Co-ops get down to business

Just as the major consumer cooperative databases are busy cranking out new products and services, as we reported last month (“Co-ops kick it up a notch”), so too are their business-to-business counterparts.

Co-op databases came late to the b-to-b market. Broomfield, CO-based Abacus got things started with its B2B Abacus Alliance cooperative database; launched in 1998, it is the largest of the b-to-b transactional data co-ops. Two years later, two list services firms, Greenwich, CT-based Direct Media and White Plains, NY-based MeritDirect, each introduced their own b-to-b co-op databases. With more than 1,600 files, from trade publications as well as catalogs, MeritDirect’s MeritBase is the largest overall business co-op. And last year, Costa Mesa, CA-based Experian entered the business co-op database fray with the launch of B2B Base.

Compare and contrast

Both B2B Base and the B2B Abacus Alliance are co-operative in the sense that they require participation; you can’t use the data from the other members unless you let them use your records. These two co-ops are blind, which means you don’t know the sources of the names you’re using — although in the case of Experian, B2B Base members receive a monthly listing of who else is participating.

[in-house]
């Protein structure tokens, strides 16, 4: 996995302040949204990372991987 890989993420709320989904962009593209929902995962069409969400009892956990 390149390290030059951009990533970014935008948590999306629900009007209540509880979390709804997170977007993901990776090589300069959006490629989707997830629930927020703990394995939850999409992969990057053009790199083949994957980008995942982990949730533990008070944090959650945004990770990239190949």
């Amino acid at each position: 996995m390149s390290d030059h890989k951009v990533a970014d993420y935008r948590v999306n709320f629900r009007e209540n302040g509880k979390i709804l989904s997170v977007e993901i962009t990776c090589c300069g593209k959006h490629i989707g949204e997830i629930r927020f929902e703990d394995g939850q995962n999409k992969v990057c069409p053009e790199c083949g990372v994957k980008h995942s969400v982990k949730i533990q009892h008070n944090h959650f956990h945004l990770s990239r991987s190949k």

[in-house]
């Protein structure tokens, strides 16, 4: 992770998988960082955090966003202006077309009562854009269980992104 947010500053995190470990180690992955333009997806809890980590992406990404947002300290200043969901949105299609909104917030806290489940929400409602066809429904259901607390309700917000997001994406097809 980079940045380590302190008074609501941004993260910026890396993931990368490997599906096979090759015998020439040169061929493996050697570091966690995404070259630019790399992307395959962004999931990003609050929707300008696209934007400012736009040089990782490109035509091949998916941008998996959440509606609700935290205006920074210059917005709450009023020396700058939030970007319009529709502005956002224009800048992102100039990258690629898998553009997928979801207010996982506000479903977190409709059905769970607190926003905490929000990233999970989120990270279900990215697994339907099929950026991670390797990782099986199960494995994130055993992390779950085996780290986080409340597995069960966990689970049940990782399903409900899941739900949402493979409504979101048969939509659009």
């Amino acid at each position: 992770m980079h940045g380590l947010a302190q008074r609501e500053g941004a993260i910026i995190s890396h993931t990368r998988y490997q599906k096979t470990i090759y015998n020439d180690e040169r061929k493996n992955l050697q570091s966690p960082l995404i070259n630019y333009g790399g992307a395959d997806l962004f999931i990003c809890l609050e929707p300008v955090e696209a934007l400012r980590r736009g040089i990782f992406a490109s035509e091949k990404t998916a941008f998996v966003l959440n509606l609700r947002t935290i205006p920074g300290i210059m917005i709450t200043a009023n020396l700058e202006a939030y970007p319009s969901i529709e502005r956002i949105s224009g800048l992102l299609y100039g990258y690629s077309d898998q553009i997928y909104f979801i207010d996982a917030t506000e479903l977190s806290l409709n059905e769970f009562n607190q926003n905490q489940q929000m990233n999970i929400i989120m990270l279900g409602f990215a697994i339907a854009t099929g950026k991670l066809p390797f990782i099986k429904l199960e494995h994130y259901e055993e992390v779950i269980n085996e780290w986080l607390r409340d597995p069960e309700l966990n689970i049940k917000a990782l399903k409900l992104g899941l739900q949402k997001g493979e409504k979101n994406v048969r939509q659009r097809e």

The other major b-to-b co-ops, Direct Media’s Data Warehouse and MeritDirect’s MeritBase, are list specific: Participants can specify the sources of the names they rent and can refuse to share names with specific companies. Unlike another b-to-b database, Edith Roman’s Business Response Alliance Database (see page 60), these two databases are cooperative in that participants receive special benefits such as cost savings and optimization.

This year’s models

B2B Base launched its Site Prospecting Model in September 2004 to help mailers target the best prospects within a company’s various physical locations. According to Nicole Bartholomew, Experian’s senior product marketing manager of cooperative databases, the model profiles those company locations by looking at the sites’ characteristics, or “firmographics,” such as the number of employees.

As its name suggests, the B2B Base Individual Prospect Model, launched this past November, focuses on the individual rather than the company. It analyzes and profiles the co-op participant’s best customers to identify and score prospects in the database that look like these best buyers.

The models are free for co-op members. But Experian charges $90/M for prospect names you pull in from the co-op and $40/M for any of your own house file names that you may pull (for reactivation, for instance) because the names have been enhanced/modeled with transactional information from other mailers.

Site insights

Abacus vice president Casey Carey says that its B2B Alliance has focused its efforts during the past year on enhancing the site location data in its database and adding business-specific data points, such as maximum number of contacts mailed, as well as improving and expanding the universe of prospect names.